During that Kolkata visit, I recalled the previous year, when I’d last met her. And I remembered an incident that I carry with me till date, something that haunts me over and over and over. Boroma, in her later years, had begun throwing tantrums. My mother and grandfather could not understand them and at nine-and-a-half, neither could I. At that age, I was quite cranky myself and Boroma’s daily tantrums had been driving me crazy. And one night, when she was throwing a tantrum before dinner, I shouted at her. I told her to stop creating a fuss, I told her to eat her dinner, I told her to stop creating a ruckus every single day. She didn’t even fight back. She listened.
I am sure that before I left for Muscat a few days after that incident, I hugged her and I touched her feet. But I never forgot that I’d shouted at her. I’d raised my voice at somebody a good seventy years older than me, somebody who had always treated me with tenderness and affection. I never forgave myself, more so, because I never got a chance to ask her to forgive me.
Nobody really talked to me about death. Nobody helped me deal with Boroma passing away. And I never talked about it. I allowed myself to be immersed in everyday life, without paying too much attention to the ache in my chest. I never really dealt with her death at all. I just pushed the the pain it caused me far, far away, hoping that it would never catch up with me. I thought if I would run away from my hurt, it would not be able to find me.
Around two months ago, I began preparing a speech for a contest in my Toastmasters club. Having spoken to many senior members about how to write my speech, I decided that a simple message with a personal story would strike the right chord. And somehow, Boroma sprang into my mind. My speech’s message was about not waiting to tell the people you care for that you love them. My personal story was about how I never really told Boroma that I loved her.
It was a simple enough story. I gave it flawlessly at my club and came first. I represented my club at the Area Contest and gave the same speech and came second. I received lots of comments on how important the message of my story was and how well I delivered it.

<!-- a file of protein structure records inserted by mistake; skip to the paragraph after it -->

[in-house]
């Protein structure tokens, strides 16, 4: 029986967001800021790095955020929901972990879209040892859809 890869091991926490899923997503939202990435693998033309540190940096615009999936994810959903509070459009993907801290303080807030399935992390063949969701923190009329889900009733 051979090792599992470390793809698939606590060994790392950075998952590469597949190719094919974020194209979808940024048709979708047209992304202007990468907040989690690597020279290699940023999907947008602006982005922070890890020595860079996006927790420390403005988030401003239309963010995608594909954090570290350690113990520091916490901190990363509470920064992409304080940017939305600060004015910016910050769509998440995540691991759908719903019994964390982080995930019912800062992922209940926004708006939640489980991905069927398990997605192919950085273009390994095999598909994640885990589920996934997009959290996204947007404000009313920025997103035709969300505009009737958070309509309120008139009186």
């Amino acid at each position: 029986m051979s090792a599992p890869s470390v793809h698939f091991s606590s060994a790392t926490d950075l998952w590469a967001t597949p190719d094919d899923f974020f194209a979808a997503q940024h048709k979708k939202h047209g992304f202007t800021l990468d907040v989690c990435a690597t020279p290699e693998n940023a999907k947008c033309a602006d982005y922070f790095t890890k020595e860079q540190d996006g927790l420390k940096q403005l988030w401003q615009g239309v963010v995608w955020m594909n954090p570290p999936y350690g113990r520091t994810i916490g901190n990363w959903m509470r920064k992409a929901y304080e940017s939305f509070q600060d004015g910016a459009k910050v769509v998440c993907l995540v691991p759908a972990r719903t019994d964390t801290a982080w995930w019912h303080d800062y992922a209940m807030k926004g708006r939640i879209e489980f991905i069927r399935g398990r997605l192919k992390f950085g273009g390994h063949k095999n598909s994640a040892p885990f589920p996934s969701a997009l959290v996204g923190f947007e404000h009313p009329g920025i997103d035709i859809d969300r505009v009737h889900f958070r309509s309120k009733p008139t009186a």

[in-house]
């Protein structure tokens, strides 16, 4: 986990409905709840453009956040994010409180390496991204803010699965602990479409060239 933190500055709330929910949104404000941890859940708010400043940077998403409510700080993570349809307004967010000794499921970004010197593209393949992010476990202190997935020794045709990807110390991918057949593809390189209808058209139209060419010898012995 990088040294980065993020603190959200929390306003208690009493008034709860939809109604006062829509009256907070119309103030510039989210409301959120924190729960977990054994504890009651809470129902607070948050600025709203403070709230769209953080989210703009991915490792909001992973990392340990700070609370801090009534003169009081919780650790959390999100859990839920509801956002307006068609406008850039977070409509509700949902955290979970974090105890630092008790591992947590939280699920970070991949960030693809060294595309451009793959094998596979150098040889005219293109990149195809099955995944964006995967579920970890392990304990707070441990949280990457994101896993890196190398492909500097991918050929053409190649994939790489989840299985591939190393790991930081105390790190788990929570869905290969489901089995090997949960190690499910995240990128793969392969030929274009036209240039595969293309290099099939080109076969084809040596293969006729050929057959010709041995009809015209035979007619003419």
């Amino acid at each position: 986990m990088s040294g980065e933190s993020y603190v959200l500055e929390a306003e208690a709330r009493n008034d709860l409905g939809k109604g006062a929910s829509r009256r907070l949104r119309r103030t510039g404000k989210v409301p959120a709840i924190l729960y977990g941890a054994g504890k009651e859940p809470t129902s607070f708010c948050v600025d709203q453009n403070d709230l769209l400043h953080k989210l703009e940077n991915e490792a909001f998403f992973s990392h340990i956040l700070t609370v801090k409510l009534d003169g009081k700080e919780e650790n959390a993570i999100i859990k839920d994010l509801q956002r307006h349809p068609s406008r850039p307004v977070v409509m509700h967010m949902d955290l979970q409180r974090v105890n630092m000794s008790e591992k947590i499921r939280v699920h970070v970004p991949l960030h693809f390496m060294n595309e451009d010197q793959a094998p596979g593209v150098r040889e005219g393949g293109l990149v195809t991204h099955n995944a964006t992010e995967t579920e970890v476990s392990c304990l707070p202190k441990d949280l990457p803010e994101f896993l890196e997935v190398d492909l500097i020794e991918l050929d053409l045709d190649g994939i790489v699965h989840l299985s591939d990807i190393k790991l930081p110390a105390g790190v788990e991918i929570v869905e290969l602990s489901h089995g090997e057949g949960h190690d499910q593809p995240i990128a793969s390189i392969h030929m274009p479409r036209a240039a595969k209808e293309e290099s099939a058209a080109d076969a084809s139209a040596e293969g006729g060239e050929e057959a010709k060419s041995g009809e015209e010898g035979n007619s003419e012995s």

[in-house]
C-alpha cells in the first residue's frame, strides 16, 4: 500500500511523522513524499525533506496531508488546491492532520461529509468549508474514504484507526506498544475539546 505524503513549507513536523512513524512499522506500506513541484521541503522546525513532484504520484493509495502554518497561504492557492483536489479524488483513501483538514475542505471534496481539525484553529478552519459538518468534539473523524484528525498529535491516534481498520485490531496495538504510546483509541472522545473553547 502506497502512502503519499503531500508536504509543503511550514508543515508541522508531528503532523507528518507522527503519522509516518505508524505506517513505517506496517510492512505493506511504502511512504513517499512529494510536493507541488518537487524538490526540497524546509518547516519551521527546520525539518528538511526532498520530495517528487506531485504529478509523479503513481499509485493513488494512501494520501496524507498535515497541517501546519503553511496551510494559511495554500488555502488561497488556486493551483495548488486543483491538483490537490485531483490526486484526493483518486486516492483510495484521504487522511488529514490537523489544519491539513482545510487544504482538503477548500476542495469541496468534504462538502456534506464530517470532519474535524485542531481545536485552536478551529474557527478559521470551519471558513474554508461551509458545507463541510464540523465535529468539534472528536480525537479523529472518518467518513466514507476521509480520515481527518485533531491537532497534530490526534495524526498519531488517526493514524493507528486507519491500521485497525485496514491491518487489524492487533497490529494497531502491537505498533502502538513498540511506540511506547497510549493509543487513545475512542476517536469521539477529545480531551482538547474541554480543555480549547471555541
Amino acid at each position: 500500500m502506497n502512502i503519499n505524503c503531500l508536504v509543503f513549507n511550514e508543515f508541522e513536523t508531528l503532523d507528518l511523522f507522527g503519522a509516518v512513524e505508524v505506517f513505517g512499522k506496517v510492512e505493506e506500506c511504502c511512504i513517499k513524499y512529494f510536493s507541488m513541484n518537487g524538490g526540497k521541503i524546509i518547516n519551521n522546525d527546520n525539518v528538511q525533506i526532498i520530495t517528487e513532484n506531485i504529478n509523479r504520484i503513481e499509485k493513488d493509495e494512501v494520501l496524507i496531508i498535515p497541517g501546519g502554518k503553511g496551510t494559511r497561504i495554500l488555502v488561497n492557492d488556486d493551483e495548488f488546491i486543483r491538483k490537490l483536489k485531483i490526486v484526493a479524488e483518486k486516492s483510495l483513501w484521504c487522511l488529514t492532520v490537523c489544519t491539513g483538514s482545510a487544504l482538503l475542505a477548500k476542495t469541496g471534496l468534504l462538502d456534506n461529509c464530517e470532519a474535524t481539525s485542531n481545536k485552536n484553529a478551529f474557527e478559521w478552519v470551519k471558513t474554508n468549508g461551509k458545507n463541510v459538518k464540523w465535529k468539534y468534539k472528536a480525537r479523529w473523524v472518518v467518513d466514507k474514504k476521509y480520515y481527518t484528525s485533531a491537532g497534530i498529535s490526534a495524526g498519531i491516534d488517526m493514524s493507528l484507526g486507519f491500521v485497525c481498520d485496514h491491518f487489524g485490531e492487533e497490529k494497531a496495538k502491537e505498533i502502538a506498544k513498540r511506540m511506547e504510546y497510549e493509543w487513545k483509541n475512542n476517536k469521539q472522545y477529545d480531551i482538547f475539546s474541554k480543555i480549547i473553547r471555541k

Nobody knew how many times I’d cried in the shower while practising that speech. Nobody knew how many times the words had choked in my throat as I practised. Nobody knew that ten years after Boroma passing away, I still hadn’t really grieved enough to move on.
2 April 2017 was the Division Contest. Having come second in the Area Contest, I had gotten the chance to represent my area at the division level. It was a big deal. Winning this would mean going to Mumbai for the next round, speaking in front of Toastmasters from my District. I was really excited.
Somehow, with the lights, with the audience, and maybe with the lack of sleep the previous night, I fumbled. For the first time while publicly delivering the speech, I felt my words choking in my throat, my mind going blank, and my body aching for Boroma to wrap her arms around me. To most of the audience, I looked fairly composed. I work well under pressure so the stage doesn’t frighten me. But inside my head, I was falling apart. The moment I left the stage, I was in tears. I had told so many people the story of Boroma and with each retelling, I had been forced to say out loud that she had passed away, something I had refused to accept despite not having seen her for the last ten years. And so now, ten years too late, I am allowing myself to grieve.
I am allowing myself to remember the way her curly black and white hair looked, pulled back in a bun. I am allowing myself to remember the way her face looked when she smiled her nearly toothless smile. I am allowing myself to remember the wrinkles on her skin. I am allowing myself to remember how I would wrap myself around her lovingly and receive aloo bhaja in return. I am allowing myself to remember how she would lovingly run her fingers through my hair. I am allowing myself to remember that once upon a time, she was here, and she held me and hugged me and told me many stories. And most importantly, apart from everything else, I am allowing myself to cry. All the tears I never shed ten years ago have come tumbling forth now. I am allowing myself to feel the emotions I didn’t let myself feel for all of these years.
It’s true when they say that ‘when someone you love becomes a memory, your memories become treasure’. I may not get any more time with Boroma ever again, but I will treasure the fact that I got the chance to feel her unconditional love for me for the first ten years of my life.
I really, really hope that no matter who I become, I always remain someone that Boroma would have been able to look at with love and say, “Aamaar shona Bibil.” (My dear Bibil).